In 1916, Pulford was a candidate to succeed Emmett Quinn as president of the National Hockey Association (NHA), though he lost to Frank Robinson.[2] He was nominated by Eddie Livingstone to replace Frank Calder as president of the by-then defunct NHA in a league meeting on September 28, 1918, but Calder would retain his position.[3]

Pulford remained active in sports later in life. In his late 40s, he won the Ottawa squash championship and held it from 1922 to 1924.[1]

Pulford was a charter member of the Hockey Hall of Fame (1945) and the Ottawa Sports Hall of Fame (1966). He was, with Russell Bowie, Harry Westwick and Alf Smith, one of the final active hockey players who had played in the 19th century.

Personal lifeEdit

Pulford married Annis Mae Field of Brockville, Ontario. Annis Mae died giving birth to son, Harvey F. Pulford, on December 7, 1904.[2] Pulford later married Jennie Davidson.[3] Pulford worked for the Imperial Life Assurance Company of Canada from 1921 until his death.[1]

Pulford died October 31, 1940 and was buried in Ottawa's Beechwood Cemetery.[1] Jennie, his widow lived until April 29, 1947, and is also buried at Beechwood.[2] The younger Harvey Pulford became an employee of the Canadian Pacific Railway and eventually moved to Chicago.[3]

Career statisticsEdit

Regular season and playoffsEdit

    Regular season   Playoffs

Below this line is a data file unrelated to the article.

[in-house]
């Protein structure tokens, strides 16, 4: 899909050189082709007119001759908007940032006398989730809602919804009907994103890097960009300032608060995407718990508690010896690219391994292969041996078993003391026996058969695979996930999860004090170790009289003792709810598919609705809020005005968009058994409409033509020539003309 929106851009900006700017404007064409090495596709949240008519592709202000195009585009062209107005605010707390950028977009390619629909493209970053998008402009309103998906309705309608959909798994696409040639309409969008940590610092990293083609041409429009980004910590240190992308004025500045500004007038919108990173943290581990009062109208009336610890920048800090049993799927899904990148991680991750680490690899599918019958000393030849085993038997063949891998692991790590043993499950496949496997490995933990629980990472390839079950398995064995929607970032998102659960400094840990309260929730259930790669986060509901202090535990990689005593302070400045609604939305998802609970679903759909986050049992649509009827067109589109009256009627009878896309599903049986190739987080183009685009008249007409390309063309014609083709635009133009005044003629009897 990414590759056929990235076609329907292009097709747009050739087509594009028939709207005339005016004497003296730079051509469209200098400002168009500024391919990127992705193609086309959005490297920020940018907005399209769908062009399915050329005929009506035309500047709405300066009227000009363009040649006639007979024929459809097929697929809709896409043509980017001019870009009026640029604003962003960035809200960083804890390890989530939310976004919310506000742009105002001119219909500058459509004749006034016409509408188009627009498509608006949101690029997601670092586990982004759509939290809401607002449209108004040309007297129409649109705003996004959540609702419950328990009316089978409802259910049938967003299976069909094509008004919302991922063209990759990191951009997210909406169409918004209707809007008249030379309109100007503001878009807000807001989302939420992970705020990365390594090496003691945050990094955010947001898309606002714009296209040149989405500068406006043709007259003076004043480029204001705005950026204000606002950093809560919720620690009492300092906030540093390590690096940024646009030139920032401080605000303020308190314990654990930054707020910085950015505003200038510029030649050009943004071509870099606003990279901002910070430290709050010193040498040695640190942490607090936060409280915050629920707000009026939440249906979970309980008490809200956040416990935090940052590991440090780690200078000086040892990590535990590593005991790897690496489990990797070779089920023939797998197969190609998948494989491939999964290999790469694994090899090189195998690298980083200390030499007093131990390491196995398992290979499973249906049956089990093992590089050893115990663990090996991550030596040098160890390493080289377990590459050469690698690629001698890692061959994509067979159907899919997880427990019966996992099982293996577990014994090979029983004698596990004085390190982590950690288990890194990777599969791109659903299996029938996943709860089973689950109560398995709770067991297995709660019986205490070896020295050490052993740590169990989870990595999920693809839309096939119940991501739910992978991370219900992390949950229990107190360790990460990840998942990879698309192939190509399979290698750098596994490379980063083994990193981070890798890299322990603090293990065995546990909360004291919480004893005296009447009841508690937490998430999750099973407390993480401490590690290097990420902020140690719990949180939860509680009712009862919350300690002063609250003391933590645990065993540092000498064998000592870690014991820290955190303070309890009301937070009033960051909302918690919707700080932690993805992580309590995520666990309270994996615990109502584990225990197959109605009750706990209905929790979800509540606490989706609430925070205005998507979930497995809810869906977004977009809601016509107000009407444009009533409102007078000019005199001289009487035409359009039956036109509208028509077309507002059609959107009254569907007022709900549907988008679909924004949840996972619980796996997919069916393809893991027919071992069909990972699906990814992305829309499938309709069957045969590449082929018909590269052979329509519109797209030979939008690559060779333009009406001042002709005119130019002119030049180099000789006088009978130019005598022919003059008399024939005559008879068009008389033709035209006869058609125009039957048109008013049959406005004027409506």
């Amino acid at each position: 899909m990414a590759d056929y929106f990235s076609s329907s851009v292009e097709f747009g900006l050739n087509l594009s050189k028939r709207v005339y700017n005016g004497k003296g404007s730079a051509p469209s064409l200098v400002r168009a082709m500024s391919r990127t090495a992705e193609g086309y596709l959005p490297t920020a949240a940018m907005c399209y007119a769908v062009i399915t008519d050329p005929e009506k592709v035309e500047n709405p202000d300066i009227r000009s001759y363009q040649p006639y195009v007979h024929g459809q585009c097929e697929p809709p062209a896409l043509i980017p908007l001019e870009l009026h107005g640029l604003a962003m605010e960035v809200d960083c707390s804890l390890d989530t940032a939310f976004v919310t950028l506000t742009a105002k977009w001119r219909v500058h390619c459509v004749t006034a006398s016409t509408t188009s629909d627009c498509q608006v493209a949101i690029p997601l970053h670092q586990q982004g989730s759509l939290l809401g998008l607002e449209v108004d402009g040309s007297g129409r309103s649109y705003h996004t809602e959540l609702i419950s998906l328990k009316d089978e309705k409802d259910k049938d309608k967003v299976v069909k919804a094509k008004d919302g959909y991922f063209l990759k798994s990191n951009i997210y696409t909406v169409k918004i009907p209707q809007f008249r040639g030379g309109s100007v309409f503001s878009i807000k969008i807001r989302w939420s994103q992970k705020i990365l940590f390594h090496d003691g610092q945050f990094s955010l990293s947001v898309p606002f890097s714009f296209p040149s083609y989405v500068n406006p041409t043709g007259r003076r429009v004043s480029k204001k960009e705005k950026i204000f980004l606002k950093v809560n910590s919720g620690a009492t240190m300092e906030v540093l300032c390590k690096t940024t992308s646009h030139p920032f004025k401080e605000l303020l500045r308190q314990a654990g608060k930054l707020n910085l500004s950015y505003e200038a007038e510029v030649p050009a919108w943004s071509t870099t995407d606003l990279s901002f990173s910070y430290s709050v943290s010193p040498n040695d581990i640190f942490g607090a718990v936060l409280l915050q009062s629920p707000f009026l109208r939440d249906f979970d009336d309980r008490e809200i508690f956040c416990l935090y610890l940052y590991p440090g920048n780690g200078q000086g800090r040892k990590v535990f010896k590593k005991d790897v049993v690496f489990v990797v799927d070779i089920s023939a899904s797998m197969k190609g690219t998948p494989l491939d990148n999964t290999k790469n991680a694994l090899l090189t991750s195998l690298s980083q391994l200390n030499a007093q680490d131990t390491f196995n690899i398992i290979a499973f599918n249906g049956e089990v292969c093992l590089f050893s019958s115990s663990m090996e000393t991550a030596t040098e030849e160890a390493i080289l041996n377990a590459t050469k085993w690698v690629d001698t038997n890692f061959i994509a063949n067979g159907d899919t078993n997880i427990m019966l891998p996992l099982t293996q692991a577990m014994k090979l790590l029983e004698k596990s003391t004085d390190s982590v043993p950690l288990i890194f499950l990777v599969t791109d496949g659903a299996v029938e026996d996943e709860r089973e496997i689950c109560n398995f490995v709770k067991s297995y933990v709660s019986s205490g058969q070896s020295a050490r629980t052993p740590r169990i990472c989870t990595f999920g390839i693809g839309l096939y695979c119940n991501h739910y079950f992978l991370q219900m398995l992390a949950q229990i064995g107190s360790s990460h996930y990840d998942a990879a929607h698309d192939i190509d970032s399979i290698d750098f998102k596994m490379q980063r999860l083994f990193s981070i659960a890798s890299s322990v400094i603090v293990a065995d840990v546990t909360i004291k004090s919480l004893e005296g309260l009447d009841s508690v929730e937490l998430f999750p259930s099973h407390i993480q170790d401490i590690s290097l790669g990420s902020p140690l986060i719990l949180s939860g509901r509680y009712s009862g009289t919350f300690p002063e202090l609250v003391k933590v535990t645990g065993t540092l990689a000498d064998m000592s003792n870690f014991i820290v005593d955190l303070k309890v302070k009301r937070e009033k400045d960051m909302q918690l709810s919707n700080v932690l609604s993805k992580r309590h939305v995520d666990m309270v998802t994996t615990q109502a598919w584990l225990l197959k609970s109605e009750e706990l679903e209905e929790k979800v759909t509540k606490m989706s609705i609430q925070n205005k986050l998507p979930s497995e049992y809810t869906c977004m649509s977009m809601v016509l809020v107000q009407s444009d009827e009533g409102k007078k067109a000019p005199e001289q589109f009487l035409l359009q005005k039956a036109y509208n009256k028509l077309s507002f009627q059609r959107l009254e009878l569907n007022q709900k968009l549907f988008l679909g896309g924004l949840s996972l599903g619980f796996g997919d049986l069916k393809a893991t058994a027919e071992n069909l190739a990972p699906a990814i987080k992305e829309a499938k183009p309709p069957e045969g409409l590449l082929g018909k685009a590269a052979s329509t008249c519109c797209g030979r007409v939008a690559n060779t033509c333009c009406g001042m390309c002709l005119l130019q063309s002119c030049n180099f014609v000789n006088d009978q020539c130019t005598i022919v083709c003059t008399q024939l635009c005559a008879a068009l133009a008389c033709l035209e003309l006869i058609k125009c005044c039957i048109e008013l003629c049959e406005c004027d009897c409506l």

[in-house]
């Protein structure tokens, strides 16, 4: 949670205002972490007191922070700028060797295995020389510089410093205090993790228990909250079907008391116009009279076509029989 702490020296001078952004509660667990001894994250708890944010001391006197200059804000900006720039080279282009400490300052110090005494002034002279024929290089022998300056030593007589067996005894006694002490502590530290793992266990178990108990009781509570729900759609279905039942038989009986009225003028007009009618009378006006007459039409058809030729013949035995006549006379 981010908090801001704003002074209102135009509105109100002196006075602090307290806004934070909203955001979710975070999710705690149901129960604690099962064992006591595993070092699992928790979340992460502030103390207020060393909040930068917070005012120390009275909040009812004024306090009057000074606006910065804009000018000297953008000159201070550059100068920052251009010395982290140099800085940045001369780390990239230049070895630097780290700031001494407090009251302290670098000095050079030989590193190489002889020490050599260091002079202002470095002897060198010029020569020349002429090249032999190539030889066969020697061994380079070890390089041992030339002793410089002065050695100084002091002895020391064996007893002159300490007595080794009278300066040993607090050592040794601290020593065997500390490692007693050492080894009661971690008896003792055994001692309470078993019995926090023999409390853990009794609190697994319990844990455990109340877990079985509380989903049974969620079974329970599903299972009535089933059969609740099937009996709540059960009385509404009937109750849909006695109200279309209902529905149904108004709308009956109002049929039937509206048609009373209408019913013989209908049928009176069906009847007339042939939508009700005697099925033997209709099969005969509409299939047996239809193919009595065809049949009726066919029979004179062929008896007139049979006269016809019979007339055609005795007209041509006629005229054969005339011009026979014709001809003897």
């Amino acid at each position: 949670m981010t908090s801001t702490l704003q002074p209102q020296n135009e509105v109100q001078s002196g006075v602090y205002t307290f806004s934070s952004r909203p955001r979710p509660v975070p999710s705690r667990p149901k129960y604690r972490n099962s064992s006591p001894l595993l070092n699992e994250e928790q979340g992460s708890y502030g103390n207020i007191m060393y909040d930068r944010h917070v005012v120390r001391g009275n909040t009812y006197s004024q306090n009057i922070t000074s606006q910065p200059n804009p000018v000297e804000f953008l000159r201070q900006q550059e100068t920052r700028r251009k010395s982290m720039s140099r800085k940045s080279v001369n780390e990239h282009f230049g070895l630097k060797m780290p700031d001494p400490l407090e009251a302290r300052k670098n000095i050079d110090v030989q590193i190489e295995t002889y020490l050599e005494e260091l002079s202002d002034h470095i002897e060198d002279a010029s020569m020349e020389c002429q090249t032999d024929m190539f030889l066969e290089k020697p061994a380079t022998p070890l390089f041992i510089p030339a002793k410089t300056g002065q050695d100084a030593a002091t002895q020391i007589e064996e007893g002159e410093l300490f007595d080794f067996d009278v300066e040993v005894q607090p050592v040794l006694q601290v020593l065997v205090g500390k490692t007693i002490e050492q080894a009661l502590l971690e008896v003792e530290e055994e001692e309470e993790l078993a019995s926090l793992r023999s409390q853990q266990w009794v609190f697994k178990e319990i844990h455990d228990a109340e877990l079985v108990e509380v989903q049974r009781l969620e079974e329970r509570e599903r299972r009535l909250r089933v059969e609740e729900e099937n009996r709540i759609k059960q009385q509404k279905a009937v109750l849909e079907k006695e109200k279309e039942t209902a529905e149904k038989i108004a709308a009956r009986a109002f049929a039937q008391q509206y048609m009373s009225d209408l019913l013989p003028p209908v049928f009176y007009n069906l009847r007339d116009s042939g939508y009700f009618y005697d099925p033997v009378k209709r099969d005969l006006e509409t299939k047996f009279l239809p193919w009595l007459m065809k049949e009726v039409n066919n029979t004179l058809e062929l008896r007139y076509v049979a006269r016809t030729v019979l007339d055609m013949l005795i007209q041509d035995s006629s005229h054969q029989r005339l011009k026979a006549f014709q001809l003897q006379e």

Season Team League GP G A Pts PIM GP G A Pts PIM
1893–94 Ottawa Hockey Club AHAC 6 0 0 0 1 0 0 0
1894–95 Ottawa Hockey Club AHAC 7 0 0 0
1895–96 Ottawa Hockey Club AHAC 8 0 0 0
1896–97 Ottawa Hockey Club AHAC 8 0 0 0
1897–98 Ottawa Hockey Club AHAC 7 0 0 0
1898–99 Ottawa Hockey Club CAHL 5 0 0 0
1899–00 Ottawa Hockey Club CAHL 6 1 0 1
1899–00 Ottawa Aberdeens CAHL-I 1 0 0 0
1900–01 Ottawa Hockey Club CAHL 5 0 0 0
1902–03 Ottawa Hockey Club CAHL 7 0 0 0 15 2 0 0 0
1902–03 Ottawa Hockey Club Stanley Cup 2 0 0 0 9
1903–04 Ottawa Hockey Club CAHL 2 0 0 0 3
1903–04 Ottawa Hockey Club Stanley Cup 7 1 0 1 12
1904–05 Ottawa Hockey Club FAHL 6 1 0 1 6
1904–05 Ottawa Hockey Club Stanley Cup 4 0 0 0 6
1905–06 Ottawa Hockey Club ECAHA 10 3 0 3 27 2 0 0 0
1905–06 Ottawa Hockey Club Stanley Cup 4 1 0 1 36
1906–07 Ottawa Hockey Club ECAHA 10 0 0 0 31
1907–08 Ottawa Hockey Club ECAHA 9 1 0 1 32
AHAC totals 36 0 0 0 1 0 0 0
CAHL totals 25 1 0 1 18 2 0 0 0
FAHL totals 6 1 0 1 6
ECAHA totals 29 4 0 4 90 2 0 0 0
Stanley Cup totals 17 2 0 2 63

*Playing stats from Total Hockey

NotesEdit

  1. Script error
  2. Cite error: Invalid <ref> tag; no text was provided for refs named davidson-obit
  3. Cross, Austin (November 8, 1949). "Cross Town". Ottawa Citizen: p. 2.

ReferencesEdit

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External linksEdit

Preceded by
Fred Chittick
Ottawa Senators captain
(Original Era)

1897-98
Succeeded by
Chauncey Kirby
Preceded by
Fred Chittick
Ottawa Senators captain
(Original Era)

1900-01
Succeeded by
William Duval
Preceded by
William Duval
Ottawa Senators captain
(Original Era)

1902-06
Succeeded by
Bruce Stuart